From my earliest childhood I have been interested in the mystical, though I could not at first put a name to it. But certain feelings and experiences in life and within myself have led me inexorably to a mystical understanding. Prior to embarking upon the research that led to The Gospel a/Jesus, I had not studied Jesus' teachings in a detailed manner and - other than reading a few books on the subject - had rarely looked further afield than the New Testament. But the last six years have been devoted almost entirely to the study of Jesus' teachings, early Christianity and the history of the New Testament texts, together with an intensive exploration among a profusion of fascinating allied literature from around the time of Jesus.
It has been the most interesting and rewarding research project that I have ever undertaken and has repeatedly demonstrated the wealth of mysticism present in the Middle East, Egypt and the Graeco-Roman world, not only during Jesus' time, but for centuries and possibly millennia, both before and since. From this research and from a long-standing study of the mystical and religious literature of the world, I have felt with increasing conviction that Jesus was not an isolated phenomenon, but was one of many who have taught the perennial mystic path. And in a way, although Christianity began as a Middle Eastern religion, for those of us raised in Christian countries, this ancient literature is a part of our rightful heritage. Yet it has largely been lost and forgotten by all but a few diligent scholars.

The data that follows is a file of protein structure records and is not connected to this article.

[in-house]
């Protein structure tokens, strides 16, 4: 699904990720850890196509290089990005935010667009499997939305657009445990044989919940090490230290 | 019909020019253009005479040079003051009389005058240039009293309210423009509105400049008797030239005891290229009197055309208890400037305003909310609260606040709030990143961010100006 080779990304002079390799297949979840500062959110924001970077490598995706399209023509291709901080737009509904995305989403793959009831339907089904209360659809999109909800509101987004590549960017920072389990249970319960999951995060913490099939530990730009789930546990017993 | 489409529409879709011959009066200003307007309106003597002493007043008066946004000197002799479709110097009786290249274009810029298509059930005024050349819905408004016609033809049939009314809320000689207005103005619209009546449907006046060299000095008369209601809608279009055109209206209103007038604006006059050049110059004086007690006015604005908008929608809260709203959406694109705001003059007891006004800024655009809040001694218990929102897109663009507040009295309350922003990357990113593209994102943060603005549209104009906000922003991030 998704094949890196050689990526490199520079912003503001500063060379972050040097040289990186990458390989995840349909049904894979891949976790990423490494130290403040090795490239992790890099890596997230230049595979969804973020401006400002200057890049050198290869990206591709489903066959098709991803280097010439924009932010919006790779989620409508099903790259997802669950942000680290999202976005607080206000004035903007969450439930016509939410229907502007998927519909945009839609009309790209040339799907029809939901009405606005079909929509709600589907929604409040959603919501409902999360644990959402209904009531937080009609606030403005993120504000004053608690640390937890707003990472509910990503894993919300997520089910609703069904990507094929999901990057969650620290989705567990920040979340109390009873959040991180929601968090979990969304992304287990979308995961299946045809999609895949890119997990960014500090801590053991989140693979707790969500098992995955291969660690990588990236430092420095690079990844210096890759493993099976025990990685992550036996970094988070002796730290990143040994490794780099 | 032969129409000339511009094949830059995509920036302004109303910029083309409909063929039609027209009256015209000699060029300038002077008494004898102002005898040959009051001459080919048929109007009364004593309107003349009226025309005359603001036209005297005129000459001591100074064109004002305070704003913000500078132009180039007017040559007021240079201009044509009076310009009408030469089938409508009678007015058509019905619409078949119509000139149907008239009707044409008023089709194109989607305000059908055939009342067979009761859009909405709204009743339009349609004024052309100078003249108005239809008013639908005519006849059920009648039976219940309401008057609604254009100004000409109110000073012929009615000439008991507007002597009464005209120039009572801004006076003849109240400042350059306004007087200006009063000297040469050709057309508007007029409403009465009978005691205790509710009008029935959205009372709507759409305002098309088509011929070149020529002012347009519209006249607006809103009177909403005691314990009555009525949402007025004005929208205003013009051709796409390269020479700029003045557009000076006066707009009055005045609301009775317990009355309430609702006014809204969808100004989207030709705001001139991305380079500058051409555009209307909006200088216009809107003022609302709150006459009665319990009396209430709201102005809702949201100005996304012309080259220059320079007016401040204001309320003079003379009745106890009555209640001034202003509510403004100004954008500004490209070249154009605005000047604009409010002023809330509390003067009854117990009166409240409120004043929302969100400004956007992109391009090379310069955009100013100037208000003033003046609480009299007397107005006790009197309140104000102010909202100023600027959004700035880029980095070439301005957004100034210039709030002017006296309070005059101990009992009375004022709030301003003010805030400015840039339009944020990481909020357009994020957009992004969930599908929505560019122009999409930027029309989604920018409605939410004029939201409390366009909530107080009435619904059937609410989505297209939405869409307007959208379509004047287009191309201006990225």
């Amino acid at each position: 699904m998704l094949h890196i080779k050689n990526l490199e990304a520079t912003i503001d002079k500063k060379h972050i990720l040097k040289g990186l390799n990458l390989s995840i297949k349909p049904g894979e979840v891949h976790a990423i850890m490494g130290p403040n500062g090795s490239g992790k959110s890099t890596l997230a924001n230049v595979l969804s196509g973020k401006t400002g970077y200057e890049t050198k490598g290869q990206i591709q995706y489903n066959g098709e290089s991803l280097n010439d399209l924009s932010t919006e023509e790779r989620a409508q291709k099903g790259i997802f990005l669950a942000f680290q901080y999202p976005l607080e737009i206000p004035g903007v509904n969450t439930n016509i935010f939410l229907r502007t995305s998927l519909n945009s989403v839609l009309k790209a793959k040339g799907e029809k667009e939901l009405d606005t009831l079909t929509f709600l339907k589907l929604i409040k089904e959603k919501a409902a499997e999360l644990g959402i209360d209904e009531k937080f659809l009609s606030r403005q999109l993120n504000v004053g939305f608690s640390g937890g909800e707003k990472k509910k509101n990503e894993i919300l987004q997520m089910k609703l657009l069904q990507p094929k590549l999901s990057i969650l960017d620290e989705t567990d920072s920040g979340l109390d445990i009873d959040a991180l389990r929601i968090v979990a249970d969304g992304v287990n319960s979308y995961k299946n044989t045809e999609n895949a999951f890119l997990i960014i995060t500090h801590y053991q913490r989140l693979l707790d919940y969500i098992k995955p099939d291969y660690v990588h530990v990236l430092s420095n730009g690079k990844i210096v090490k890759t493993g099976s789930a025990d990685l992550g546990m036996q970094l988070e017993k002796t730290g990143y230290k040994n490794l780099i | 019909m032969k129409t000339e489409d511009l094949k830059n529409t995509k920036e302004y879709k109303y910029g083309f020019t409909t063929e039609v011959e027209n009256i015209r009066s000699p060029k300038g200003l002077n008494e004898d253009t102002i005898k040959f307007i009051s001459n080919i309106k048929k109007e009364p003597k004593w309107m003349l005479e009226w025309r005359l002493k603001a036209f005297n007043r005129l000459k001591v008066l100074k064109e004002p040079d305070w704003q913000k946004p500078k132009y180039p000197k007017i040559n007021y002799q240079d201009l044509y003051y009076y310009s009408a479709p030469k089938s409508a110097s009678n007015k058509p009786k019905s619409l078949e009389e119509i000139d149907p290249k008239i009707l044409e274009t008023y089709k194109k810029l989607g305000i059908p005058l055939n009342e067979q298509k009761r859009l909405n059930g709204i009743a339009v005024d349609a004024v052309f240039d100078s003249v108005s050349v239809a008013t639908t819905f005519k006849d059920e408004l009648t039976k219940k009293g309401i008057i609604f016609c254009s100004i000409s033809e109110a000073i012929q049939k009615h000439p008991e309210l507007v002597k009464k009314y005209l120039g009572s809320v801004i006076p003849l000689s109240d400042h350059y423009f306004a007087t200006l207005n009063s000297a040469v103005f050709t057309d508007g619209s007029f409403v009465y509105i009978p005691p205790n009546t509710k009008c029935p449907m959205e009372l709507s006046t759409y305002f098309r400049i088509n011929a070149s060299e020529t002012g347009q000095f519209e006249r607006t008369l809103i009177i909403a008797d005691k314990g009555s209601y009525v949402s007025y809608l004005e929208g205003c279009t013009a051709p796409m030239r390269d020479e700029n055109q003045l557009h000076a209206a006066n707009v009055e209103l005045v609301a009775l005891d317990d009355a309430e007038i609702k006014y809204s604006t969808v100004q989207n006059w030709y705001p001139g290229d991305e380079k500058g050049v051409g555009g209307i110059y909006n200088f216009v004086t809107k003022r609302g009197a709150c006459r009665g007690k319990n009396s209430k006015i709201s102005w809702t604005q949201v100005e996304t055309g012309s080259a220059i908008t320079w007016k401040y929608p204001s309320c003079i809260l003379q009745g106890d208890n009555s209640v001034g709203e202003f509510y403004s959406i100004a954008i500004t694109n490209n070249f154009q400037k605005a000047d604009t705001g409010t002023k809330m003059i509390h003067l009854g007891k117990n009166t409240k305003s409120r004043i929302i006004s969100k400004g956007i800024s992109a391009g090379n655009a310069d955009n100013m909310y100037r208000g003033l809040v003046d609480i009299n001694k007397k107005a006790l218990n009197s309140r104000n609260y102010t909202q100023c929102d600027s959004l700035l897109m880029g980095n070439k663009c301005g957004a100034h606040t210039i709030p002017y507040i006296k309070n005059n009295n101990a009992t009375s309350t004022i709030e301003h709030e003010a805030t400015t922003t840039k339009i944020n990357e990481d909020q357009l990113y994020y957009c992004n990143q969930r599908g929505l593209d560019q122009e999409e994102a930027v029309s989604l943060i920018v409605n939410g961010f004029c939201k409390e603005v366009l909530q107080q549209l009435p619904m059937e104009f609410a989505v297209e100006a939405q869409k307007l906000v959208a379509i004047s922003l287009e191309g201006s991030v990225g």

For those who seek to understand the teachings of Jesus, a knowledge of this ancient literature can illuminate more dearly the meaning of his words. Many people, however, who have grown up in Christian countries have rejected Christianity as having little to offer in a modern world. But when we study the teachings of Jesus, pure and simple, we find that they speak directly to the human heart, whoever and wherever we may be, addressing the everyday problems and vicissitudes of life as well as the far deeper issues of ultimate truth, reality and spiritual enlightenment.